First, protection for the privilege of habeas corpus was one of the few safeguards of liberty specified in a Constitution that, at the outset, had no Bill of Rights . . . The Framers viewed freedom from unlawful restraint as a fundamental precept of liberty, and they understood the writ of habeas corpus as a vital instrument to secure that freedom. Experience taught, however, that the common-law writ all too often had been insufficient to guard against the abuse of monarchial power. That history counseled the necessity for specific language in the Constitution to secure the writ and ensure its place in our legal system . . . That the Framers considered the writ a vital instrument for the protection of individual liberty is evident from the care taken to specify the limited grounds for its suspension: "The Privilege of the Writ of Habeas Corpus shall not be suspended, unless when in Cases of Rebellion or Invasion the public Safety may require it" . . . In our own system the Suspension Clause is designed to protect against these cyclical abuses. The Clause protects the rights of the detained by a means consistent with the essential design of the Constitution. It ensures that, except during periods of formal suspension, the Judiciary will have a time-tested device, the writ, to maintain the "delicate balance of governance" that is itself the surest safeguard of liberty . . . It is true that before today the Court has never held that noncitizens detained by our Government in territory over which another country maintains de jure sovereignty have any rights under our Constitution. But the cases before us lack any precise historical parallel. They involve individuals detained by executive order for the duration ofa conflict that, if measured from September 11, 2001, to the present, is already among the longest wars in American history. . . . The detainees, moreover, are held in a territory that, while technically not part of the United States, is under the complete and total control of our Government. Under these circumstances the lack of a precedent on point is no barrier to our holding . . . We do consider it uncontroversial, however, that the privilege of habeas corpus entitles the prisoner to a meaningful opportunity to demonstrate that he is being held pursuant to "the erroneous application or interpretation" of relevant law . . . Where a person is detained by executive order, rather than, say, after being tried and convicted in a court, the need for collateral review is most pressing. A criminal conviction in the usual course occurs after a judicial hearing before a tribunal disinterested in the outcome andcommitted to procedures designed to ensure its own independence. These dynamics are not inherent in executive detention orders or executive review procedures. In this context the need for habeas corpus is more urgent. The intended duration of the detention and the reasons for it bear upon the precise scope of the inquiry. Habeas corpus proceedings need not resemble a criminal trial, even when the detention is by executive order. But the writ must be effective. The habeas court must have sufficient authority to conduct a meaningful review of both the cause for detention and the Executive’s power to detain . . . Our decision today holds only that the petitioners before us are entitled to seek the writ; that the DTA review procedures are an inadequate substitute for habeas corpus; and that the petitioners in these cases need not exhaust the review procedures in the Court of Appeals before proceeding with their habeas actions in the District Court . . . It bears repeating that our opinion does not address the content of the law that governs petitioners’ detention. That is a matter yet to be determined. We hold that petitioners may invoke the fundamental procedural protections of habeas corpus. The laws and Constitution are designed to survive, and remain in force, in extraordinary times. Liberty and security can be reconciled; and in our system they are reconciled within the framework of the law. The Framers decided that habeas corpus, a right of first importance, must be a part of that frame work, a part of that law. [Emphasis added.]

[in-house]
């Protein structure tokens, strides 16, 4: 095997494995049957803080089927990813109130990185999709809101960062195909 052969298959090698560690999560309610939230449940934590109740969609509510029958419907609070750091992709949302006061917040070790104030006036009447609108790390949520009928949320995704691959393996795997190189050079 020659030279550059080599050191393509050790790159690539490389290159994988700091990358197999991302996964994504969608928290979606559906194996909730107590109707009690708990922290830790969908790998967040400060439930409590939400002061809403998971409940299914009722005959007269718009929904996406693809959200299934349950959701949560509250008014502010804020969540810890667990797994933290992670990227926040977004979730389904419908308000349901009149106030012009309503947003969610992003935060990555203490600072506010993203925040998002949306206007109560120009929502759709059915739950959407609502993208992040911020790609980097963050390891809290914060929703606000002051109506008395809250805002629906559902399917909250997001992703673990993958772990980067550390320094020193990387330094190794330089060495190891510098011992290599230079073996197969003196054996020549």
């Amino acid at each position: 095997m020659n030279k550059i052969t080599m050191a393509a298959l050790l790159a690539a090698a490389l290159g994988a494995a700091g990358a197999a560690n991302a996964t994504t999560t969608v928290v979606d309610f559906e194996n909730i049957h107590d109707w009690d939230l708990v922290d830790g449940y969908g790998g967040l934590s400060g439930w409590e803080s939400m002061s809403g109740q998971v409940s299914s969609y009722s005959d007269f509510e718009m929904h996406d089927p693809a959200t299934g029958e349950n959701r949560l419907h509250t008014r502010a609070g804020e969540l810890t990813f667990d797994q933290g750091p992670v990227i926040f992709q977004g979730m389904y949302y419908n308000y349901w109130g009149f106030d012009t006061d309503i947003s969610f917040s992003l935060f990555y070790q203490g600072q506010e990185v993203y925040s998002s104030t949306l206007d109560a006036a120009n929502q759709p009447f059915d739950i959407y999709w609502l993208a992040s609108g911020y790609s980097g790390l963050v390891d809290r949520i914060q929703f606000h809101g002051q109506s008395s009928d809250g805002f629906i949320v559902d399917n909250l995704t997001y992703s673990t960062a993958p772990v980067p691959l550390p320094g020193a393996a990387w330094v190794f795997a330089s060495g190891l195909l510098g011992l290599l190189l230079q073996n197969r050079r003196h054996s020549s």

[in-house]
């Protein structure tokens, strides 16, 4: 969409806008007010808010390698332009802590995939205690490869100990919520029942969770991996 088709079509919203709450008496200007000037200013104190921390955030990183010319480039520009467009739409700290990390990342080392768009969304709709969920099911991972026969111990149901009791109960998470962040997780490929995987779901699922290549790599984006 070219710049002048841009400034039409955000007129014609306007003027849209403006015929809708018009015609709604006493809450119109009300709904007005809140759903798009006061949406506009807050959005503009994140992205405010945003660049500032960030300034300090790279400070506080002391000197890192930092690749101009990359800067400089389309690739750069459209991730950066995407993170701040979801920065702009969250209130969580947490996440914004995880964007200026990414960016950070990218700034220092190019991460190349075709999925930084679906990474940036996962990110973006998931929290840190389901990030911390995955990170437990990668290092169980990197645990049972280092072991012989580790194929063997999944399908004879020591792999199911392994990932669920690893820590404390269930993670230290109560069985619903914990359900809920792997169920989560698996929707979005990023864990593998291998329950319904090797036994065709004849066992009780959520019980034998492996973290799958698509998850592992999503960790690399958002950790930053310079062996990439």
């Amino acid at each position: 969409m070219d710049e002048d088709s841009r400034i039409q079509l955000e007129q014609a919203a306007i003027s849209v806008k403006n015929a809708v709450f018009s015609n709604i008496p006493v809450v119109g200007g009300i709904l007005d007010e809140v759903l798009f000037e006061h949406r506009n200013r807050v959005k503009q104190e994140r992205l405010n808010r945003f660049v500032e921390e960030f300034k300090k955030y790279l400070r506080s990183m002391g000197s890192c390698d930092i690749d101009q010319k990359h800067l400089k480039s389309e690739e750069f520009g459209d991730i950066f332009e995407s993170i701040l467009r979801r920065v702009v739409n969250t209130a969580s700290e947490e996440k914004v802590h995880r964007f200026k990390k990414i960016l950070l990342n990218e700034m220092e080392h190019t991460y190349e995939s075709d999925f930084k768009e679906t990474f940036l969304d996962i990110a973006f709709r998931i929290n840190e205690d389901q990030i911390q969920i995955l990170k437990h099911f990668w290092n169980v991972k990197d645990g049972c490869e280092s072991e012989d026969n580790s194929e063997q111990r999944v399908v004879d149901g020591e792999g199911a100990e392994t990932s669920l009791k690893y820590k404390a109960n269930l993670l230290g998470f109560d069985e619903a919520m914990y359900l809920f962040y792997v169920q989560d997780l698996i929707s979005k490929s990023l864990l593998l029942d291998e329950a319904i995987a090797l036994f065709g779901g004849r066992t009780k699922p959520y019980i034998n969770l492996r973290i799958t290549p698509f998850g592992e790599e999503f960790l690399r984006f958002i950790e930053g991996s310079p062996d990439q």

The final words of this excerpt are the most important, as they summarize the argument so many of us have made since September 11th, 2001. Freedom and security are not mutually exclusive and giving up one to have the other is foolish and unnecessary. Bush and his associates have tried over and over to convince us otherwise, arguing that these special courts are necessary to protect Americans. But if these inmates are so dangerous, then why, according to the Times Online, of the 775 people imprisoned at Guantanamo Bay, 420 have been released without charge?

Kennedy's opinion and Kucinich's list of Bush's offenses are documents that will be key to evaluating the disastrous legacy of this administration in years to come. That they come together in the same week is a terrific bit of timing.